The Rest of God

282402_10100160606116021_17006450_45588034_4109272_nHay season means different things to different people. For those of us between the ages of 12 and a long 55, that means hot temps, hay hooks, sultry eves, and short water breaks. It’s the best stay in school lesson a boy can have. The short breaks are greatly welcomed. I am glad life is not lived at hay season’s pace. I learned this twice in the during a week in July.

The week began on the first day, Sunday, preaching at Hartford. We left there and drove to Greeley, Colorado and spent the night. The next morning we hung out in Greeley and visited some awesome people that I will write about at another time. My family reunion began Monday afternoon in Larkspur, so we headed down there after seeing all that Greeley had to offer. Wednesday night brought the Franklin County Christian Youth Rodeo where I needed to be at 5pm. I left Colorado Springs at 6:30 am to get to the rodeo. After a 9 hour drive, 2 stops, and 15 sermons on the iPod, I arrived at my destination where I fought bulls horribly. My performance that night has haunted me ever since. I came home around 3 and slept a short few hours before getting up to do some chores…I am still hazy on how I got home.

This nect Sunday morning (a day of encouragement) I preached in Hartford as well. We had left early, but a flat tire had delayed us. Thinking I would have plenty of time to get my head right before preaching, my down time was gone before I had to preach. As I stepped up on stage, my mind was racing and my thoughts garbled. As I began the message that morning, the rodeo and my current situation spun around my brain and I came to this realization: rest has got to be a bigger part of my life.

Sleep is not the issue. I have had plenty of sleep. Rest is not sleep. Rest is “time between”. It’s that time where you are doing things that fill your spirit, ease your mind, challenge your heart, and get energized. It is “time between” the tasks before you.

Much has been made of the term “between”. Some have called it “margin” or “fill”. God called it “Sabbath”. But until recently, I didn’t realize that God had practiced it on occasion.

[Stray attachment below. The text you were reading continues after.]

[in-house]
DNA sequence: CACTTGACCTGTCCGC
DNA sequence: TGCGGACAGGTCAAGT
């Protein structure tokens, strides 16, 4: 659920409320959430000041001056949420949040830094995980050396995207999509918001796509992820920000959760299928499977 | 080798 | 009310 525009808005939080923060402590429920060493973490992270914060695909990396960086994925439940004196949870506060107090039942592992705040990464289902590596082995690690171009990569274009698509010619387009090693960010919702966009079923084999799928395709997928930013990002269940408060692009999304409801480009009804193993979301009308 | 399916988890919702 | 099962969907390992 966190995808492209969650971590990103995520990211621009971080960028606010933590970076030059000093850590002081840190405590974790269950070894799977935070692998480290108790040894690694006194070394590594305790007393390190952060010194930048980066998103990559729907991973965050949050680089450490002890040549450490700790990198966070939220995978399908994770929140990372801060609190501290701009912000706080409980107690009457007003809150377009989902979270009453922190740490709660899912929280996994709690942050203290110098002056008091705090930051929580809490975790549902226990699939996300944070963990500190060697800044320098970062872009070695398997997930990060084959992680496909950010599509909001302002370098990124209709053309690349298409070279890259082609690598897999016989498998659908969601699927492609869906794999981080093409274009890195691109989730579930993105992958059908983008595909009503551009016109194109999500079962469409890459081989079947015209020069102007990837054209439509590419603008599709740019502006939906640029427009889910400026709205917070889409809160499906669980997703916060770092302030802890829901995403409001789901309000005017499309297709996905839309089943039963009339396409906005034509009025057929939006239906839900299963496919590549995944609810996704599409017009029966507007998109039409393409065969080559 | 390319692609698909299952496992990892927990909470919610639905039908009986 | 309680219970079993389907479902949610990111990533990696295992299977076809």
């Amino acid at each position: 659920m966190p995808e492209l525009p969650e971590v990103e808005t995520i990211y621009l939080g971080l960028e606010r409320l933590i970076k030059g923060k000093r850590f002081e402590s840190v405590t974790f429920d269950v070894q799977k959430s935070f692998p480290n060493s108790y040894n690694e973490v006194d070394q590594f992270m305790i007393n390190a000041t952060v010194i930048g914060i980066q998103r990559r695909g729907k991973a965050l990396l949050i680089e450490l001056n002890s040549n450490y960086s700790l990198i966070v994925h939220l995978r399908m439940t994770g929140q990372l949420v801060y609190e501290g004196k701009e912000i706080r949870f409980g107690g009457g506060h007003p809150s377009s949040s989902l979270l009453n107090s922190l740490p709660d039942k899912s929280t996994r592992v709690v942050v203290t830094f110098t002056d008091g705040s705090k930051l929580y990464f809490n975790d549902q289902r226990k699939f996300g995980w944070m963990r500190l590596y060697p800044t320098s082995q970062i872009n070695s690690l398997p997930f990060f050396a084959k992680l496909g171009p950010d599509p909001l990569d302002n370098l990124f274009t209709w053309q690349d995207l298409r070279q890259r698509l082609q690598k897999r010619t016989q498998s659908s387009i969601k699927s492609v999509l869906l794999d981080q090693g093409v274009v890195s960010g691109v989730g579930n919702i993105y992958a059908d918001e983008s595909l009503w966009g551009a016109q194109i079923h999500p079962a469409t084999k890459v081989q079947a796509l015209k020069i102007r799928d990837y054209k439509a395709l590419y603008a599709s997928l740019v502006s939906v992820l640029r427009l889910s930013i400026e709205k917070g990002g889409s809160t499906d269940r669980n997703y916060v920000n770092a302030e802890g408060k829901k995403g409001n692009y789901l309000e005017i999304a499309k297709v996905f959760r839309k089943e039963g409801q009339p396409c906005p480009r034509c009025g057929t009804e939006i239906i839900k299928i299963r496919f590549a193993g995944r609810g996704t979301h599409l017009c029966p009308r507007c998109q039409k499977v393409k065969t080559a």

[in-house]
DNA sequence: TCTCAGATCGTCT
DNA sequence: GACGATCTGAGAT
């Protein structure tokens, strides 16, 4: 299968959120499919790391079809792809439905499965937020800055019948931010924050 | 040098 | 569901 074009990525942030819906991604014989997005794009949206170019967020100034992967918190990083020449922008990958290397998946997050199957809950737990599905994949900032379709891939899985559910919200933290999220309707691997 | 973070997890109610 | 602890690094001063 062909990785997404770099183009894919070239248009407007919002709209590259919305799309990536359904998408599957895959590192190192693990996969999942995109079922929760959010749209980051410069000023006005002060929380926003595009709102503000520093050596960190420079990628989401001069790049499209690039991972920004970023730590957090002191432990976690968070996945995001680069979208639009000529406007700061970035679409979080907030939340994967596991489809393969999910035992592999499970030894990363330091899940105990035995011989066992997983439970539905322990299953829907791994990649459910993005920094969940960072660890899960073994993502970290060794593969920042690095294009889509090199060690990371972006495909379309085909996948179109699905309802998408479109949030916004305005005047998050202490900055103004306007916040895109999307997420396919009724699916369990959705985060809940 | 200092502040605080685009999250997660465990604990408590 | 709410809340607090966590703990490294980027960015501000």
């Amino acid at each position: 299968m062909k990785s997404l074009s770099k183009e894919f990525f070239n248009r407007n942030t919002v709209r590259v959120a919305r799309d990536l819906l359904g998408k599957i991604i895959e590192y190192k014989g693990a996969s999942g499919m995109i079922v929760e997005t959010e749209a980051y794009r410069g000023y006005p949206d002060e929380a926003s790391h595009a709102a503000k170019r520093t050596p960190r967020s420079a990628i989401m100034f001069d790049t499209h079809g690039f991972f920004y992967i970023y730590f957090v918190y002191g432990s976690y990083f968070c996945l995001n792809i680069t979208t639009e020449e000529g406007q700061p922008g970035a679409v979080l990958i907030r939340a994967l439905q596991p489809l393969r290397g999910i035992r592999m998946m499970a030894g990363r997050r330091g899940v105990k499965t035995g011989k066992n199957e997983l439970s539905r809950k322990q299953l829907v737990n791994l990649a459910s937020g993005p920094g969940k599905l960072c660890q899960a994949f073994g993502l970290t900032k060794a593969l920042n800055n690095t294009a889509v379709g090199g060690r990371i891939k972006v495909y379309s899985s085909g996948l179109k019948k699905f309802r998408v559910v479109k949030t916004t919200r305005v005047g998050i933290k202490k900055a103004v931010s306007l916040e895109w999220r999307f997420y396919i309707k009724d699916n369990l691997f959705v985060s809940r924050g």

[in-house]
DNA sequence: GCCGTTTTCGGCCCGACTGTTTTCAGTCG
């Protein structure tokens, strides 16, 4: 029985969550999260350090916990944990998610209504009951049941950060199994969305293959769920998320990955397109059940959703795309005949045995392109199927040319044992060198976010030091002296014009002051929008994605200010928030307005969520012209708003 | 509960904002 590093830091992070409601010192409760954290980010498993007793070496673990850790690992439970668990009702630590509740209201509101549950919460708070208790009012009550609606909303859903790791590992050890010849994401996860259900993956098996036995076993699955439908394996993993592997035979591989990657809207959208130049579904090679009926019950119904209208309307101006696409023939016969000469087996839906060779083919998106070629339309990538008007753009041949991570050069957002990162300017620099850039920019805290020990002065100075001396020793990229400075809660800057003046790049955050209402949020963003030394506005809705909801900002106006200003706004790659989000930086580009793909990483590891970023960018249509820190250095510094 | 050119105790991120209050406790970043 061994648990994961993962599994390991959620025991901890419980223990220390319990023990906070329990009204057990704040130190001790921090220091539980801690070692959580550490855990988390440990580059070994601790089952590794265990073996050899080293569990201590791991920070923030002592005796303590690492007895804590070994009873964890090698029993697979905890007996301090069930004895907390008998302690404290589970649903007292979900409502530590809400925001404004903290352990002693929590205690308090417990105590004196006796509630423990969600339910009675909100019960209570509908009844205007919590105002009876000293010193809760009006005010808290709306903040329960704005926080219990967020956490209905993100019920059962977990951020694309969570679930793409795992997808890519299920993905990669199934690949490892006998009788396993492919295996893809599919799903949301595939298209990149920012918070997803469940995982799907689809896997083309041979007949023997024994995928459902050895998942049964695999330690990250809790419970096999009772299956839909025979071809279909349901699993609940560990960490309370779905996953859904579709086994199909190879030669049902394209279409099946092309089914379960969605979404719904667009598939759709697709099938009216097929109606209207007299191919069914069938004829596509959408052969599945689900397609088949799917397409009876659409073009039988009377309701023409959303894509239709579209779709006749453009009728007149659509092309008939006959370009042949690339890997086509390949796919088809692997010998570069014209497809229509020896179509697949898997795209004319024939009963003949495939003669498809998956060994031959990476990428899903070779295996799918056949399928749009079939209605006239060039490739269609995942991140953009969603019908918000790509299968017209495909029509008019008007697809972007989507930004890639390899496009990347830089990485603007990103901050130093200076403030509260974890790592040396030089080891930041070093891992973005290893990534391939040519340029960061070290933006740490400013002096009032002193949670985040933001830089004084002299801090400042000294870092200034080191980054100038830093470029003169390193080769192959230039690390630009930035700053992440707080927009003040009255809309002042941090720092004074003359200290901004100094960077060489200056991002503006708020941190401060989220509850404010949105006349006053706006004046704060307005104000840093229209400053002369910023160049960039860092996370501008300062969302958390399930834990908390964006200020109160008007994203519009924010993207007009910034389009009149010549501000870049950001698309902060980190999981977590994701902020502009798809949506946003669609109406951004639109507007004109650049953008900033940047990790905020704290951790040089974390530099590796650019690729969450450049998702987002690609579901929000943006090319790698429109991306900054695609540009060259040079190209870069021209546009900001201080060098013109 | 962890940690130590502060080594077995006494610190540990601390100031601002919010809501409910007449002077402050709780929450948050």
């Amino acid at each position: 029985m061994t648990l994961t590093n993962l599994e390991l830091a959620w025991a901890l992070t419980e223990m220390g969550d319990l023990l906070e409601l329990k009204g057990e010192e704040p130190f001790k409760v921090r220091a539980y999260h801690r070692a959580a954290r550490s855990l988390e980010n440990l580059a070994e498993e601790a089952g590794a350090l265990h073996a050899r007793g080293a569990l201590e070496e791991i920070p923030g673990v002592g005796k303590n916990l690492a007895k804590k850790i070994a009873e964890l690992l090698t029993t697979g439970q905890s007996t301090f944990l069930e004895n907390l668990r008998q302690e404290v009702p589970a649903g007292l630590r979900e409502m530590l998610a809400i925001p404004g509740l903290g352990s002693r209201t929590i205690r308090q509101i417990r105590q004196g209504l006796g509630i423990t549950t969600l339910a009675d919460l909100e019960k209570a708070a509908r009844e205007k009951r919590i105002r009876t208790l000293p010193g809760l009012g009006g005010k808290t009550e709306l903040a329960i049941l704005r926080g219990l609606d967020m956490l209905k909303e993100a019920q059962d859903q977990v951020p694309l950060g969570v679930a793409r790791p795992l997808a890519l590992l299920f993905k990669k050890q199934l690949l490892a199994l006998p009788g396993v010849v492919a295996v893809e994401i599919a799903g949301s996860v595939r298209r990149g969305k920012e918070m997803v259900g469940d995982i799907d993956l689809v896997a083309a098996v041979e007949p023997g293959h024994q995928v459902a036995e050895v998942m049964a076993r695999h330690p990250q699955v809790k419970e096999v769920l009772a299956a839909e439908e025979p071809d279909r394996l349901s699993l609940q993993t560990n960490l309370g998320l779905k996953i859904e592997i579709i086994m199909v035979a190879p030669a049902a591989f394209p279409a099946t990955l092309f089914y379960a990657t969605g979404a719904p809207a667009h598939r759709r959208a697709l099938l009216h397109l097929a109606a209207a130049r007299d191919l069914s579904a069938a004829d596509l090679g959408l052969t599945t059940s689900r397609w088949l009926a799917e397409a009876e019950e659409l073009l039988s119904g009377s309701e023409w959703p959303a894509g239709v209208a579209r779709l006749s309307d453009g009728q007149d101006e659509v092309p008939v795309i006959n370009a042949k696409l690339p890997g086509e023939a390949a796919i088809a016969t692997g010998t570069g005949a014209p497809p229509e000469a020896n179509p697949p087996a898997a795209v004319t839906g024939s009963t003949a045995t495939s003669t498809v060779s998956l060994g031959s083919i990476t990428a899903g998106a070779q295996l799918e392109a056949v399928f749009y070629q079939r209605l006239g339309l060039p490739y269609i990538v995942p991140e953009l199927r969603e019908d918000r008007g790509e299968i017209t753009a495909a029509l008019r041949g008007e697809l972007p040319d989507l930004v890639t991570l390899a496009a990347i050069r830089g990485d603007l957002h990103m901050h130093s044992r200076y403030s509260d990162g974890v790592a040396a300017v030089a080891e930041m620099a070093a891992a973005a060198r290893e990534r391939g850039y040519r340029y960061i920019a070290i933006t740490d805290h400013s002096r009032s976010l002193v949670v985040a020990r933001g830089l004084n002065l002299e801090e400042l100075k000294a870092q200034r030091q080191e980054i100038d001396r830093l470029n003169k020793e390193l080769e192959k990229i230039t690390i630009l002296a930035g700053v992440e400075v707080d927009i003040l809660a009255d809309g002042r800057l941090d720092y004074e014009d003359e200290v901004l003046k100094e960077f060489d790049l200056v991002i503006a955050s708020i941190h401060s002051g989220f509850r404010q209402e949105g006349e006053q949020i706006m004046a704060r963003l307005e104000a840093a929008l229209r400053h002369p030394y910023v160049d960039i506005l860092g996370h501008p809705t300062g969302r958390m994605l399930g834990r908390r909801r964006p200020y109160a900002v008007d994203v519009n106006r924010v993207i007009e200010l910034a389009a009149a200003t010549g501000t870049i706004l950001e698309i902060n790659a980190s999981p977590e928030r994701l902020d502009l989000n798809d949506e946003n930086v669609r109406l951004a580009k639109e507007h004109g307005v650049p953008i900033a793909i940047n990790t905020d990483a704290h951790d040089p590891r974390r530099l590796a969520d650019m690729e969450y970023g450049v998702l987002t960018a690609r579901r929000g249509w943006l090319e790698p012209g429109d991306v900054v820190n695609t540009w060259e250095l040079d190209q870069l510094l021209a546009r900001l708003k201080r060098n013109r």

Three times in Scripture, God “rested”. Not because of exhaustion or weariness, but because of accomplishment. When there is nothing left to do, no more on the list, with the finishing touches complete, the only thing to do is to rest, to enjoy the “time-between”.

At the end of Creation: “Thus the heavens and the earth were completed [hb.-kala] in all their vast array. By the seventh day God had finished [hb.-kala] the work [hb.-mela’ka] he had been doing; so on the seventh day he rested [hb. shabat] from all his work[hb.-mela’ka].” [Gen. 2.1-2] The first verbal form of k-l-h is in the pual stem which is intesive but passive, “heavens and earth were completed”; whereas the second form is in the piel stem which is intensive and active, “God finished”.   And when He finished, he rested. The hebrew verb shabat, which the NIV translates rested, is the same root as the hebrew noun Shabbat, which is transliterated as Sabbath. So when God finished, he took Sabbath; a “time between”. God would no longer be creating, but providing for His creation.   God will now be partnering with man to accomplish his purposes and plans.

At the Cross. “When he had received the drink, Jesus said, ‘It is finished.’ With that, he bowed his head and gave up his spirit.” (John 19.30)    Tetelestai meaning “It is finished” or “complete”. It is a perfect verb. Not just a fitting verb for what is happening both locally meaning Jesus death on the cross, or cosmically the atonement of sins, but the tense of the verb is the “perfect” tense. In Greek the “perfect” tense showed a completed action with lasting consequences. Our current salvation is assured because of the completed action of Christ’s work on the cross. Our present state of “saved” is because of the finished work of Christ on that day. God rested on that day, but his work would continue on because of the “perfect” tense of Tetelestai.

The Inauguration of New Heaven and the New Earth. “He said to me: ‘It is done. I am the Alpha and the Omega, the Beginning and the End.” (Rev. 21.6) Done is a fantastic word to hear. A few verses prior, God has said that He will dwell with man and he will live with them (3). God walked in the morning cool of the Garden, dwelt among men for 33 years in human form, and now will live amongst His people forever. The work may be done and God is resting, but God is still God. Just because the work is complete, doesn’t mean God has checked out.

What is fascinating about these three instances where God completes a task, be it creation, salvation, or complete redemption, is that though the work is done, he never leaves it behind. Make sense?   After creating it, He sustains it. After saving it, He guides it. After redeeming it, He dwells amongst it. The work is done, but not abandoned.

All to often tasks, once completed, are left to their own devices. God has never treated humanity that way. From creation to inauguration and beyond, God chose to partner with humanity, to be in relationship with us, in order to accomplish his purposes, namely to receive His due glory. In the midst of the struggle when God seems at His farthest, though we live in a completed action, it must never be thought of as an abandoned project.

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